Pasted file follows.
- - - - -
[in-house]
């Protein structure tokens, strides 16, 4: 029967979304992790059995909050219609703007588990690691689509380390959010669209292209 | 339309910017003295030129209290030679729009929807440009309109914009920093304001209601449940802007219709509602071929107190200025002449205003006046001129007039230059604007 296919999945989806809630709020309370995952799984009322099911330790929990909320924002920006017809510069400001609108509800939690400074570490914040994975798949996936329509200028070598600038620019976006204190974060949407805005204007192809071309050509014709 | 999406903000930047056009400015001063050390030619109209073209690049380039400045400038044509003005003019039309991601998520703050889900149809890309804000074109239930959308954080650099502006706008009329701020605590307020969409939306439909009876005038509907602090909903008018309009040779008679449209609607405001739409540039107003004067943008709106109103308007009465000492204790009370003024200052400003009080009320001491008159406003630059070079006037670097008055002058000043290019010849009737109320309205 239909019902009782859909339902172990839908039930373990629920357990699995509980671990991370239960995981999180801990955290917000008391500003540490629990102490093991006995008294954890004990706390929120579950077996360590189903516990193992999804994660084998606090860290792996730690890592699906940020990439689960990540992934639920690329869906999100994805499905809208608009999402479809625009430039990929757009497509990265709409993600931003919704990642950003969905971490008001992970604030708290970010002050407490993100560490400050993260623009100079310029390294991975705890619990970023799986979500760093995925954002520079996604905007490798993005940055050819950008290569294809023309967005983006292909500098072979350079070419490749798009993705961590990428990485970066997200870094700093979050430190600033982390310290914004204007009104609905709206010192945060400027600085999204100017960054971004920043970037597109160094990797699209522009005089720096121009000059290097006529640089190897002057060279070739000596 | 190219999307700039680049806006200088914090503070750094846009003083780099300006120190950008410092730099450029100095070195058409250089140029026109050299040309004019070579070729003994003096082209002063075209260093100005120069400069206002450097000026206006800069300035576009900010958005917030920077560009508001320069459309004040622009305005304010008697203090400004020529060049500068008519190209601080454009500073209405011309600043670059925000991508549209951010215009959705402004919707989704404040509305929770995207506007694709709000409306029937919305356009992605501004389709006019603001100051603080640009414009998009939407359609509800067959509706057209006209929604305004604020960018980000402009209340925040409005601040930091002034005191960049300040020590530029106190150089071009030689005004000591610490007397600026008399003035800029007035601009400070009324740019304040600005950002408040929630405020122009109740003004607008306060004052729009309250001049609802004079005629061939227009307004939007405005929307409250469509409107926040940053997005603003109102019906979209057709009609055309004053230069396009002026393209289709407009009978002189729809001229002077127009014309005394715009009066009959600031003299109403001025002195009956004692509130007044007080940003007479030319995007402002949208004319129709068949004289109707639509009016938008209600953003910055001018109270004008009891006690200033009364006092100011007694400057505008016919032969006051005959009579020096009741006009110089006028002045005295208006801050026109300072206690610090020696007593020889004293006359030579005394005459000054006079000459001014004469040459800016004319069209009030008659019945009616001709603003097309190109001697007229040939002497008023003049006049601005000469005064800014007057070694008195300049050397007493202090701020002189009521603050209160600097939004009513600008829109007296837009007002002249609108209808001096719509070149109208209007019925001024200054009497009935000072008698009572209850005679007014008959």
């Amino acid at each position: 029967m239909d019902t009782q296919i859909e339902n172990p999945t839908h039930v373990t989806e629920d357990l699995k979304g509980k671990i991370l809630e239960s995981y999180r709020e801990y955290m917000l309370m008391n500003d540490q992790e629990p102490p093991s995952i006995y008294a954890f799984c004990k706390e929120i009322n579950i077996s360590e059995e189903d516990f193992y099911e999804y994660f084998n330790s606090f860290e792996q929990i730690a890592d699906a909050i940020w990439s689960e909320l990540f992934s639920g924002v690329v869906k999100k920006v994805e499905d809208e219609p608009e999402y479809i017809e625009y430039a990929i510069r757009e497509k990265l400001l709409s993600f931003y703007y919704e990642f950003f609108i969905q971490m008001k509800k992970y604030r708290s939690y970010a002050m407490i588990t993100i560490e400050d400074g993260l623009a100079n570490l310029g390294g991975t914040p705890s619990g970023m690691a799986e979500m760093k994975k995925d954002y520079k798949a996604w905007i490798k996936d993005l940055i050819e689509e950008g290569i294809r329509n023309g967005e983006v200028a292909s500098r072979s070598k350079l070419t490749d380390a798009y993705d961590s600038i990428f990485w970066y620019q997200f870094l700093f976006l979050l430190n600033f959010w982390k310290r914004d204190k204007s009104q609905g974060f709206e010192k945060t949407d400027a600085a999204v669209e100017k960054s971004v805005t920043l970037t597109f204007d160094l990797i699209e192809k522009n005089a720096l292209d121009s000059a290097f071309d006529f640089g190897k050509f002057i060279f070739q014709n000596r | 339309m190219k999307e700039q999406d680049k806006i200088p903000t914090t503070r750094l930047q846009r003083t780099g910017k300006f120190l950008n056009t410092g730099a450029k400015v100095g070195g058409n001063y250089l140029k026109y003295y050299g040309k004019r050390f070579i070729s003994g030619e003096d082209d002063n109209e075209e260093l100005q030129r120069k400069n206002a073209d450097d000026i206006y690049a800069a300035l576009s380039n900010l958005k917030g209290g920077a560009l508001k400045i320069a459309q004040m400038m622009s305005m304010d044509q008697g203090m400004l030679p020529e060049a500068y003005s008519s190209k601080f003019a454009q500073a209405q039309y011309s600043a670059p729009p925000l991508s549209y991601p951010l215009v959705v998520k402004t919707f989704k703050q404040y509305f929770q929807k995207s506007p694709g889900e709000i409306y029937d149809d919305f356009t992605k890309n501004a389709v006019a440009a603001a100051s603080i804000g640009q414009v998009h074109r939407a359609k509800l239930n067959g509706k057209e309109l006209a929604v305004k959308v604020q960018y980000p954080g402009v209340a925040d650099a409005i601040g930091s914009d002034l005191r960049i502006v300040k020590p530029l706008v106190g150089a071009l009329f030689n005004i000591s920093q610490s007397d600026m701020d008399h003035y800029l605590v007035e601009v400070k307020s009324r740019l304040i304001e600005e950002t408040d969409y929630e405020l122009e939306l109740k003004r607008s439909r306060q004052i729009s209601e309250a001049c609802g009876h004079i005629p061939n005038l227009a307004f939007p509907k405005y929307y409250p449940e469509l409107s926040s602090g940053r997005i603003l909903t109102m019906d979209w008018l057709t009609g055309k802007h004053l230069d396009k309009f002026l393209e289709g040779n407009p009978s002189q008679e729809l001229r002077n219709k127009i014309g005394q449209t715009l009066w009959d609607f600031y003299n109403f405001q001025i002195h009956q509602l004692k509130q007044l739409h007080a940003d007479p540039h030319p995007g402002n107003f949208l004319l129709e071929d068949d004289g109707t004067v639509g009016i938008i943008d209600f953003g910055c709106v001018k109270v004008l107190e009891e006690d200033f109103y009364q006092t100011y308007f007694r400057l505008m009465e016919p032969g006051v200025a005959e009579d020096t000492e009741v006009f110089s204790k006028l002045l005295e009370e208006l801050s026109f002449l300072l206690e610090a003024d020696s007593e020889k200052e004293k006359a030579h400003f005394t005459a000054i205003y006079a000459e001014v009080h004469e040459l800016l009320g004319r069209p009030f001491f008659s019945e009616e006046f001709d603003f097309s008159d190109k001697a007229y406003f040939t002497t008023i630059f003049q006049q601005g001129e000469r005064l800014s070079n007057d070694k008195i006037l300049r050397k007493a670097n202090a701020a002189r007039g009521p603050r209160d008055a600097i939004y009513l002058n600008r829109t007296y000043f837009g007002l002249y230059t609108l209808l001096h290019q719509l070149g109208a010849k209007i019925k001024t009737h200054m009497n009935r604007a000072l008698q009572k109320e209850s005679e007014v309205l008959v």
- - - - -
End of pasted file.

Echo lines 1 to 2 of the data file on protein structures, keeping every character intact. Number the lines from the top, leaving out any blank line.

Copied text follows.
[in-house]
């Protein structure tokens, strides 16, 4: 029967979304992790059995909050219609703007588990690691689509380390959010669209292209 | 339309910017003295030129209290030679729009929807440009309109914009920093304001209601449940802007219709509602071929107190200025002449205003006046001129007039230059604007 296919999945989806809630709020309370995952799984009322099911330790929990909320924002920006017809510069400001609108509800939690400074570490914040994975798949996936329509200028070598600038620019976006204190974060949407805005204007192809071309050509014709 | 999406903000930047056009400015001063050390030619109209073209690049380039400045400038044509003005003019039309991601998520703050889900149809890309804000074109239930959308954080650099502006706008009329701020605590307020969409939306439909009876005038509907602090909903008018309009040779008679449209609607405001739409540039107003004067943008709106109103308007009465000492204790009370003024200052400003009080009320001491008159406003630059070079006037670097008055002058000043290019010849009737109320309205 239909019902009782859909339902172990839908039930373990629920357990699995509980671990991370239960995981999180801990955290917000008391500003540490629990102490093991006995008294954890004990706390929120579950077996360590189903516990193992999804994660084998606090860290792996730690890592699906940020990439689960990540992934639920690329869906999100994805499905809208608009999402479809625009430039990929757009497509990265709409993600931003919704990642950003969905971490008001992970604030708290970010002050407490993100560490400050993260623009100079310029390294991975705890619990970023799986979500760093995925954002520079996604905007490798993005940055050819950008290569294809023309967005983006292909500098072979350079070419490749798009993705961590990428990485970066997200870094700093979050430190600033982390310290914004204007009104609905709206010192945060400027600085999204100017960054971004920043970037597109160094990797699209522009005089720096121009000059290097006529640089190897002057060279070739000596 | 190219999307700039680049806006200088914090503070750094846009003083780099300006120190950008410092730099450029100095070195058409250089140029026109050299040309004019070579070729003994003096082209002063075209260093100005120069400069206002450097000026206006800069300035576009900010958005917030920077560009508001320069459309004040622009305005304010008697203090400004020529060049500068008519190209601080454009500073209405011309600043670059925000991508549209951010215009959705402004919707989704404040509305929770995207506007694709709000409306029937919305356009992605501004389709006019603001100051603080640009414009998009939407359609509800067959509706057209006209929604305004604020960018980000402009209340925040409005601040930091002034005191960049300040020590530029106190150089071009030689005004000591610490007397600026008399003035800029007035601009400070009324740019304040600005950002408040929630405020122009109740003004607008306060004052729009309250001049609802004079005629061939227009307004939007405005929307409250469509409107926040940053997005603003109102019906979209057709009609055309004053230069396009002026393209289709407009009978002189729809001229002077127009014309005394715009009066009959600031003299109403001025002195009956004692509130007044007080940003007479030319995007402002949208004319129709068949004289109707639509009016938008209600953003910055001018109270004008009891006690200033009364006092100011007694400057505008016919032969006051005959009579020096009741006009110089006028002045005295208006801050026109300072206690610090020696007593020889004293006359030579005394005459000054006079000459001014004469040459800016004319069209009030008659019945009616001709603003097309190109001697007229040939002497008023003049006049601005000469005064800014007057070694008195300049050397007493202090701020002189009521603050209160600097939004009513600008829109007296837009007002002249609108209808001096719509070149109208209007019925001024200054009497009935000072008698009572209850005679007014008959």